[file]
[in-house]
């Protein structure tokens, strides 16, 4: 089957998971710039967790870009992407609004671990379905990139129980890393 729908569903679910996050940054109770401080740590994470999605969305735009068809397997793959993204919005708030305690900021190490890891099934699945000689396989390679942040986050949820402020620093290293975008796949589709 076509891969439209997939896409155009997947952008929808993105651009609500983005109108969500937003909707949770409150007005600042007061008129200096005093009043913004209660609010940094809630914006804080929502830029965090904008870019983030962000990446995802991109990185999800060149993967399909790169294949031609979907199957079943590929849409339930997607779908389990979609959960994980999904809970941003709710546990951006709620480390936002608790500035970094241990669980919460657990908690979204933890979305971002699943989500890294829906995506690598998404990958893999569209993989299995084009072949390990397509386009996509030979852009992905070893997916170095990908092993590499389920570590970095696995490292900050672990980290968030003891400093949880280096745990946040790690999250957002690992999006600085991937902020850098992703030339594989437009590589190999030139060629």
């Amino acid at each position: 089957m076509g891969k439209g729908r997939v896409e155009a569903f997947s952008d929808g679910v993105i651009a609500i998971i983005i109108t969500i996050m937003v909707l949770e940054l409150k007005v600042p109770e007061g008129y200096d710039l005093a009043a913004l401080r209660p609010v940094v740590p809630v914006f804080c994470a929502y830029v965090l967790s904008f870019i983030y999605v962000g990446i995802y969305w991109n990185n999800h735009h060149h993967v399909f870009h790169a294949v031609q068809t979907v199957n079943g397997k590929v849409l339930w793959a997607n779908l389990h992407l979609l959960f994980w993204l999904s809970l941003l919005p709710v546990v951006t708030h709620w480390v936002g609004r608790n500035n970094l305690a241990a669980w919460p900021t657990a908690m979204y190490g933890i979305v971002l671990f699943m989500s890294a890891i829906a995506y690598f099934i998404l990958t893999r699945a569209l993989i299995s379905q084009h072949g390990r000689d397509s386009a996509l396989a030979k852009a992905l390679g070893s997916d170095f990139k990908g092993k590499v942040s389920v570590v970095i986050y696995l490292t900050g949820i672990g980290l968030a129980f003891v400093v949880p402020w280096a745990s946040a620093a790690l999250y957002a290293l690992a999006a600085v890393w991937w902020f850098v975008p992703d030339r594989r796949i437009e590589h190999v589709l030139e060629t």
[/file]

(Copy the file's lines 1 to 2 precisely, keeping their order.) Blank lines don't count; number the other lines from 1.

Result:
[in-house]
């Protein structure tokens, strides 16, 4: 089957998971710039967790870009992407609004671990379905990139129980890393 729908569903679910996050940054109770401080740590994470999605969305735009068809397997793959993204919005708030305690900021190490890891099934699945000689396989390679942040986050949820402020620093290293975008796949589709 076509891969439209997939896409155009997947952008929808993105651009609500983005109108969500937003909707949770409150007005600042007061008129200096005093009043913004209660609010940094809630914006804080929502830029965090904008870019983030962000990446995802991109990185999800060149993967399909790169294949031609979907199957079943590929849409339930997607779908389990979609959960994980999904809970941003709710546990951006709620480390936002608790500035970094241990669980919460657990908690979204933890979305971002699943989500890294829906995506690598998404990958893999569209993989299995084009072949390990397509386009996509030979852009992905070893997916170095990908092993590499389920570590970095696995490292900050672990980290968030003891400093949880280096745990946040790690999250957002690992999006600085991937902020850098992703030339594989437009590589190999030139060629």